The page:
The statute also establishes an ombudsman to field complaints over government access to personal data.  FTC and ombudsman decisions may be appealed to federal court.

Americans may already file such suits over misuse of personal data under the federal Privacy Act.  But most of the lawsuits filed over Snowden’s revelations on behalf of United States citizens have not been successful.

When signing the bill, President Obama said that the new law “makes sure that everybody’s data is protected in the strongest possible way with our privacy laws — not only American citizens, but also foreign citizens.”

Google gives in, somewhat, on the right to be forgotten

One way that Europe has expressed its notions of privacy is with the “right to be forgotten,” the idea that individuals should be able to control what historical information can be found about them online.  The European Court of Human Rights established the right in a decision involving a Spanish lawyer who sought to repress a legal notice about the tax foreclosure sale of an apartment he owned with his ex-wife.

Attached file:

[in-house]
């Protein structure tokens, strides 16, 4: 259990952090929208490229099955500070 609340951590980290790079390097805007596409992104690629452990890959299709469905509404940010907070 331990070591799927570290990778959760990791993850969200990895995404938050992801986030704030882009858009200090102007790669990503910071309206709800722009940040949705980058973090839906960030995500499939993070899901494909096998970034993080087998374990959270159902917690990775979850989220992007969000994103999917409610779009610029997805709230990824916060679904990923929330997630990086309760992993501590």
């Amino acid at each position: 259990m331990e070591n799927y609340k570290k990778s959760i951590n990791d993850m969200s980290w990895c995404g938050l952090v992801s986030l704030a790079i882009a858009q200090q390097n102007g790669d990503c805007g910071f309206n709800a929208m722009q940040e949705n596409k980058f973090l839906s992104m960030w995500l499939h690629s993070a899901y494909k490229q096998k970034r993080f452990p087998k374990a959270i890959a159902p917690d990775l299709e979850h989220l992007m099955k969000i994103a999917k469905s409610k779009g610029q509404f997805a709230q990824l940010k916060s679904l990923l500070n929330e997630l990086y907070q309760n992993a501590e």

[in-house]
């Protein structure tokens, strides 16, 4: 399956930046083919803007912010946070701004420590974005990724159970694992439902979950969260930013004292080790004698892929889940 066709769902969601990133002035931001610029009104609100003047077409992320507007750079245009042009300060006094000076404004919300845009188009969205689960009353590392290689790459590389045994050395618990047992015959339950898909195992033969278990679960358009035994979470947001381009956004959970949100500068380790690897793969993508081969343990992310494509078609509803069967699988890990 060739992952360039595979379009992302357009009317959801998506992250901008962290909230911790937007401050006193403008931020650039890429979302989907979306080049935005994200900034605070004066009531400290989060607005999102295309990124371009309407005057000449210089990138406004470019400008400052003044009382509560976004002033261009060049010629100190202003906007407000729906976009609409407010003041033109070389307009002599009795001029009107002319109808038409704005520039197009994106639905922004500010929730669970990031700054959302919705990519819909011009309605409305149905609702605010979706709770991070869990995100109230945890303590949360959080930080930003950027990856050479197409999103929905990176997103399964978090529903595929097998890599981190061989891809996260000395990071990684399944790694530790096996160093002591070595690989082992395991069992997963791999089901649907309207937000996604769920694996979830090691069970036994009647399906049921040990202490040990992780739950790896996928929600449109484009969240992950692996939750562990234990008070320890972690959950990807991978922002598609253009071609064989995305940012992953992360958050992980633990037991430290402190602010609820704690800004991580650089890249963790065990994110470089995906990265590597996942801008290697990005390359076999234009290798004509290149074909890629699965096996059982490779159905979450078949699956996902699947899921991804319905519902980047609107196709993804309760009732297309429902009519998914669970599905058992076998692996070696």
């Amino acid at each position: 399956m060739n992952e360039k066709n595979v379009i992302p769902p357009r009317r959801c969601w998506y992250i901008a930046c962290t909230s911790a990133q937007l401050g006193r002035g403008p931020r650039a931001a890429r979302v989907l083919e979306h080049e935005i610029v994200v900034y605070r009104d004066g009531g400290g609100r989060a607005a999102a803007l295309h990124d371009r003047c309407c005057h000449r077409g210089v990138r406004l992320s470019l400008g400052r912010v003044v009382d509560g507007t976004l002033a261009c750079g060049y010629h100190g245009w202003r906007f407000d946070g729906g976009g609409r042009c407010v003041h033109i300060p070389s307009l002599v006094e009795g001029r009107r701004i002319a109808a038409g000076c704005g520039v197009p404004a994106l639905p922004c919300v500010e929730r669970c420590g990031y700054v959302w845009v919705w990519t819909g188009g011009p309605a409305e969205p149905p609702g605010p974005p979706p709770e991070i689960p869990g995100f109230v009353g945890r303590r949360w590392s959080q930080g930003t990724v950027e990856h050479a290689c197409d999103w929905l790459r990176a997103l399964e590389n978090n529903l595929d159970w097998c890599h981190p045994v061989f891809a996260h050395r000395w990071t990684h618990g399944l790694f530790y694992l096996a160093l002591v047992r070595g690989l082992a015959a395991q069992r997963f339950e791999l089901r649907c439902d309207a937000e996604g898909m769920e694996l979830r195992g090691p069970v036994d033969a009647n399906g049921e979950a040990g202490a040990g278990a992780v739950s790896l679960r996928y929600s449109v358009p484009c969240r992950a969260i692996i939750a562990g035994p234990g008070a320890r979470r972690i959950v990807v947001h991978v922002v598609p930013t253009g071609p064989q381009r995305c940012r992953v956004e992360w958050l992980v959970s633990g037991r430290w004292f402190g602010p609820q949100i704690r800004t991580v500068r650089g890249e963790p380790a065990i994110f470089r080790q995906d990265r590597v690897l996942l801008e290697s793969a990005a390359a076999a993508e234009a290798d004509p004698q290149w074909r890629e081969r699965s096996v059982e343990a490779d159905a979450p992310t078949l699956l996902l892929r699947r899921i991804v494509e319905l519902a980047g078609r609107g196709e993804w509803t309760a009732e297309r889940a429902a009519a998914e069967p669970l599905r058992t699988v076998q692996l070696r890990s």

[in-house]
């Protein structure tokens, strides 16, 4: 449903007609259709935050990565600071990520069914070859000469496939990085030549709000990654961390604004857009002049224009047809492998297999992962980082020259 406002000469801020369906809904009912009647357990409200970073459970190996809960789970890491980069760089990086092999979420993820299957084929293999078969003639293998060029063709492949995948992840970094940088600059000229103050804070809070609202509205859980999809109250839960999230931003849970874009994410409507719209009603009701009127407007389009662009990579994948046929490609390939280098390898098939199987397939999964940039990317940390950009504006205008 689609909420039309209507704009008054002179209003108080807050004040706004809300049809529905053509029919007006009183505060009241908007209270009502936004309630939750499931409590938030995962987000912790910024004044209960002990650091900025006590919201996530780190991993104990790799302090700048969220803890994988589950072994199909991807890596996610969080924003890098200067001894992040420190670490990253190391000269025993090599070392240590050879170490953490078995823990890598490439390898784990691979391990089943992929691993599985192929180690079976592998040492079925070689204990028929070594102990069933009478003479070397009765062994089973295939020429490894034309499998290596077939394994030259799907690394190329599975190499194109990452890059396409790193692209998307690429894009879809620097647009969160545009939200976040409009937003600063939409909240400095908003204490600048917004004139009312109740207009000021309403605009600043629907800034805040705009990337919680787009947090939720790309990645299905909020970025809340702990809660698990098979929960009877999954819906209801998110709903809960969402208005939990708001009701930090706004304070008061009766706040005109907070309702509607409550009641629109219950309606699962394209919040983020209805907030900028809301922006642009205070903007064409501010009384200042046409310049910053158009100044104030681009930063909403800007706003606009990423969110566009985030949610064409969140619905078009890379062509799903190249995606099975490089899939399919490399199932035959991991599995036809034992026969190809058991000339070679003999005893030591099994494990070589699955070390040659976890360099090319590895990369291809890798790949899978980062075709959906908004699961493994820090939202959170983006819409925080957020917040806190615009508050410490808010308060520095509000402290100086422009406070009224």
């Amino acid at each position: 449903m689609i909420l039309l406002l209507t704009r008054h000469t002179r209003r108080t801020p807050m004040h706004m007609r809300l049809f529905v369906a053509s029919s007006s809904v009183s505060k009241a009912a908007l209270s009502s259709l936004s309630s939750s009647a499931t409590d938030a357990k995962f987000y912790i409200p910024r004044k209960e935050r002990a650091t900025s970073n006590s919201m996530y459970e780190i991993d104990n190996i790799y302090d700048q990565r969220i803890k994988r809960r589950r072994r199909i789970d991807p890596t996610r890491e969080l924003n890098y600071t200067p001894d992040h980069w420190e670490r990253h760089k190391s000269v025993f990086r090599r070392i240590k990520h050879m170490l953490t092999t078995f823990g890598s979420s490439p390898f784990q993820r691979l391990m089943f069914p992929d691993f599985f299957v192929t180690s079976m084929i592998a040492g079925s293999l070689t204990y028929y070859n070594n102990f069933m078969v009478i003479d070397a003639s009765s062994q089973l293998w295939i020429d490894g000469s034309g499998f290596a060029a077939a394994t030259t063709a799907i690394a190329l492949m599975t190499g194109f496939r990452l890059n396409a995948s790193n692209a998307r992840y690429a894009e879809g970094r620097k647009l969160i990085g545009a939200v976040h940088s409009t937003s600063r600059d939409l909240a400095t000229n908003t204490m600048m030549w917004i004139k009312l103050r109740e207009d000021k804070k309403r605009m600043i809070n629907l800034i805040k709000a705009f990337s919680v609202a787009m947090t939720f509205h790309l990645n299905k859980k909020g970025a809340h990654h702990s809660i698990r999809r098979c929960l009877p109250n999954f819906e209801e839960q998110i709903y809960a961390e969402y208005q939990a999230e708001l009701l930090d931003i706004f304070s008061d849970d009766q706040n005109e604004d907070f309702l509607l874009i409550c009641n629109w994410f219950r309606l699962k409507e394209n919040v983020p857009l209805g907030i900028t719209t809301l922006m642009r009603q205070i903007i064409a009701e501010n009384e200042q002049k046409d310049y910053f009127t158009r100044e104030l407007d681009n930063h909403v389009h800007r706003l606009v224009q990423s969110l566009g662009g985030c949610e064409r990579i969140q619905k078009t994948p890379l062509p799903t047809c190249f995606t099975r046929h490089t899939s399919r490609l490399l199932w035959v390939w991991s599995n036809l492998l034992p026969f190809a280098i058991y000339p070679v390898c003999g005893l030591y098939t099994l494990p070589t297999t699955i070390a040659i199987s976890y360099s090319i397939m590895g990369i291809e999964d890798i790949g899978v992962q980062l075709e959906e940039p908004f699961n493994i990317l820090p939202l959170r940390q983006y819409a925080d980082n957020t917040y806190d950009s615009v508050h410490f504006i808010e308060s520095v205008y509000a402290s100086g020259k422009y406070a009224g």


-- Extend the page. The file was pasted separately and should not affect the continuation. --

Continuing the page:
The court held in 2014 that while the information could remain in the online archive of the newspaper that published the notice, Google could be forced to remove links from its search results.  The ruling led Google, Bing and other search web sites to establish methods for E.U. residents to request removal of links to personal information that is “inadequate, irrelevant or no longer relevant, or excessive.”

But search companies have insisted that the removal from search results should be limited to their European domains, such as or, with the links remaining in search results on non-European domains, including the main .com domains.